By Christopher Arnott
4:00 PM EST, February 6, 2013
Stones in His Pockets
By Marie Jones. Directed by Evan Yionoulis. Through Feb. 16 at the Yale Repertory Theatre, corner of Chapel and York streets, New Haven. (203) 432-1234, http://www.yalerep.org
You think you know a show... and then the extraordinary resources and inquisitive minds of Yale have their way with it, and suddenly a whole new world is added to the two worlds already swept up in it.
Stones in His Pockets is a play that worked its way up from small Irish theaters to the fringe festival circuit. There, it really clicked, and led to major productions around the world. One of the practical advantages of the piece is that it requires just two actors to play the dozen-plus roles, and virtually no scenery or props. When the show was done in London and on Broadway, the set consisted of a backdrop of clouds, shoes lined up to represent all the villagers enlisted as extras in the Hollywood movie production that has descended upon the small town in County Kerry where the play takes place, and a couple of small stools.
Of course, Yale doesn't do things minimally. It has design students to teach. The scenic and projection designer (Edward T. Morris), costume designer (Nikki Delhomme), lighting designer (Solomon Weisbard) and sound designer (Matt Otto) are all in the third and final year of their graduate studies at the Yale School of Drama. Production dramaturg Sarah Krasnow, whose contributions to the program include a very useful "pocket guide" to Irish terms and historical references used in the show, plus an amusing guide to real-life Hollywood blockbusters filmed in England) is a second-year YSD student. They have all thought big.
The set is defined by rolls of turf, which are arranged so they can be used as tables, chairs, couches or beds. At the edges of the main playing area are huge pieces of film equipment, such as a light, a stack of wooden platforms and — whoa! — a cherry picker vehicle such as a film director would need to make an elaborate "crane shot." These items aren't accessed during the show. They're just there.
Oh, there is also a gigantic projection screen, 25 feet by 15 feet or so, on which are shown specially made blooper reels from the film production, not to mention footage of dozens of bored cows. There are costume changes (done onstage behind the piles of turf). There's a curved back wall where the green grassy turf-lined stage meets the clean white projection screen, and at one point actor Fred Arsenault rolls down it like Jack & Jill going down the hill.
Does all this largesse help or hinder a show in which the actors have traditionally been the only special effects? Well, there's no question that it affects the pacing, which has been slowed to a Pinteresque ponderance. This is not the whiz-bang quick-change hurly-burly that many productions of Stones in His Pockets become. It's more thoughtful. Scenes are played out gingerly. Characters interact with grace, not grasping. The second act is both darker and deeper than the first, more deliberate and more realistically played. And when a punchline involves the name of the famous Irish poet Seamus Heaney, you have time to register that the bit is being done on a stage that hosted The Cure at Troy, Heaney's adaptation of Sophocles' Philoctetes, in 1998.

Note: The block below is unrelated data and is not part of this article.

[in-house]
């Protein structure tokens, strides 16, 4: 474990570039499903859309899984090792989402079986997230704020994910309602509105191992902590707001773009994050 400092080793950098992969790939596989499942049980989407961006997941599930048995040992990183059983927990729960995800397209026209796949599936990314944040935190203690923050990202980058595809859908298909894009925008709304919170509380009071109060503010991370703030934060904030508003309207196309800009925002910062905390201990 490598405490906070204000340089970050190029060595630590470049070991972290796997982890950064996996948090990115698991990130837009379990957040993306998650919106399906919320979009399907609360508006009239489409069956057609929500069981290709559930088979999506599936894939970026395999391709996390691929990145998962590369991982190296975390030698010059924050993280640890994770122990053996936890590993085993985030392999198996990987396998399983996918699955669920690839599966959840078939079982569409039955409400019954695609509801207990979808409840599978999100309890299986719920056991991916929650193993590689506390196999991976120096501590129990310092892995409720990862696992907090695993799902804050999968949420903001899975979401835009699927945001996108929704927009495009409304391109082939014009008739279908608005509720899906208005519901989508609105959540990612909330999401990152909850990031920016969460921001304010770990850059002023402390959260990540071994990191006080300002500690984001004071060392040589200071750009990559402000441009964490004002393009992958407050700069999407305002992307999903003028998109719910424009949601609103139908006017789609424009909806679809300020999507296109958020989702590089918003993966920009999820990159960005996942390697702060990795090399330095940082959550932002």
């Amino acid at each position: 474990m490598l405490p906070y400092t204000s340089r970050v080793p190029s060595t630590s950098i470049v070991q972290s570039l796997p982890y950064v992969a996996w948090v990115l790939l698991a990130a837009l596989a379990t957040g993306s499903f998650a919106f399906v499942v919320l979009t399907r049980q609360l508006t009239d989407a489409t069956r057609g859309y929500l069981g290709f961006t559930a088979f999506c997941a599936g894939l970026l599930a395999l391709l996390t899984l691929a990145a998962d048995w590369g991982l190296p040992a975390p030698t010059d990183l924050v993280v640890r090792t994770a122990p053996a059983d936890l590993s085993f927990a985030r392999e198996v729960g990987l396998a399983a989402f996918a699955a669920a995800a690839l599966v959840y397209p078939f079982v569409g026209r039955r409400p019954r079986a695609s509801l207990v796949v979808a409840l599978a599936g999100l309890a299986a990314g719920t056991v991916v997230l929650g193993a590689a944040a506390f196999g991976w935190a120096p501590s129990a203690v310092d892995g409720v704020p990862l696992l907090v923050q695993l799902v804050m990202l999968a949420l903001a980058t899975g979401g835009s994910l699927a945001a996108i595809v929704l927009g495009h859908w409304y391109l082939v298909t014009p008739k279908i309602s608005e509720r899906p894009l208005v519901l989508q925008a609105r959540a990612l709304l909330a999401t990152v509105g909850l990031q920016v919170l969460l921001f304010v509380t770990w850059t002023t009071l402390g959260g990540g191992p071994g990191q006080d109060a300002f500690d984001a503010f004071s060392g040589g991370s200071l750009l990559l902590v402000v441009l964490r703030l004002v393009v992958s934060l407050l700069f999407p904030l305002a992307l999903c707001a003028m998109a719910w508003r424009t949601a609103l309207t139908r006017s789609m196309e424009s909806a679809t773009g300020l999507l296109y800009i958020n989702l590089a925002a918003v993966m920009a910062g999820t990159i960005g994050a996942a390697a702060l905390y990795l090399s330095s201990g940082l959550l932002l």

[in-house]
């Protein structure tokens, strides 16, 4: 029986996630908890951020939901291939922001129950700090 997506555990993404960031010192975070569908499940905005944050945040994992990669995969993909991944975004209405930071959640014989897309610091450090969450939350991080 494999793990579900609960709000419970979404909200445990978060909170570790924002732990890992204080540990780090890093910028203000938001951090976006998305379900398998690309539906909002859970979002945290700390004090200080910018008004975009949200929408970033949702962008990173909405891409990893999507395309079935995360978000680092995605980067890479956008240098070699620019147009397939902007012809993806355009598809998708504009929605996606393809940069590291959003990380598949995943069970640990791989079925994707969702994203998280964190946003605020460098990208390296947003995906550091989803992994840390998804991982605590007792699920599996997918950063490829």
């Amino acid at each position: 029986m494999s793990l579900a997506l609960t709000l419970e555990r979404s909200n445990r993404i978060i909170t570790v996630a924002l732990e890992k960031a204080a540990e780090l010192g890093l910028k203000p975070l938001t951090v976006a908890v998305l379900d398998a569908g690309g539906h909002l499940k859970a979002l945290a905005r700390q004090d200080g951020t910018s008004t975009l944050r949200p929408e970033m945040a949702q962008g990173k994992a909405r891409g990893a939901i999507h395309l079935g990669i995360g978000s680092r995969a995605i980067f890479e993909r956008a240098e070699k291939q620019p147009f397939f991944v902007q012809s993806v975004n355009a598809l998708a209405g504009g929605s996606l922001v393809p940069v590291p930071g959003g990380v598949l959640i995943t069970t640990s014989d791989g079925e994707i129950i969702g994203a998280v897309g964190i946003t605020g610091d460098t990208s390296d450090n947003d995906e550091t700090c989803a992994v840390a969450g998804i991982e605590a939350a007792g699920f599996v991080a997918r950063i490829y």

Rather than getting smothered by all these trappings (and by late-'90s topical references to video stores, Hugh Grant and Macaulay Culkin which sorely need to be updated) Stones in His Pockets remains sharp and funny. It's a cutting satire about culture clashes, diminished life goals and social obligations. The concept of two actors playing multiple roles completely fits the themes of the story: the characters lie to each other, put on airs, embrace cultural stereotypes and otherwise attempt to disguise their real selves. Or, as one of the more level-headed characters puts it: "Nobody wants to admit to being a dickhead."
Fred Arsenault (who played a supporting role in David Adjmi's Marie Antoinette at the Yale Rep earlier this season) and Euan Morton (the internationally acclaimed actor who originated the role of Boy George in the musical Taboo both in London and on Broadway) work well together. Arsenault's tall and Morton's short, so there's a Mutt & Jeff or Peter Cook/Dudley Moore sensibility to their multi-voiced double act. They dance about each other, breaking into new characters literally at the drop of a hat (or the donning of a hoodie). They play some characters broadly, but the key roles are given well-rounded portrayals. Morton has an extraordinarily convincing female voice and attitude he brings to the film actress Caroline Giovanni; not that weird falsetto we're all used to in such situations but a full-throated husky quaver of a diva. (If Kathleen Turner decides not to do more productions of The Killing of Sister George, get Euan Morton to replace her!)
So ultimately Stones in His Pockets is still about two very busy actors bumping into each other on a stage. But while Marie Jones's incisive and amusing play will continue to be staged in theaters around the country (there've been several notable productions in New England in recent months, and a Boston one at the Lyric Stage is nigh), you'll likely never see it done by a theater with pockets as deep as Yale's.
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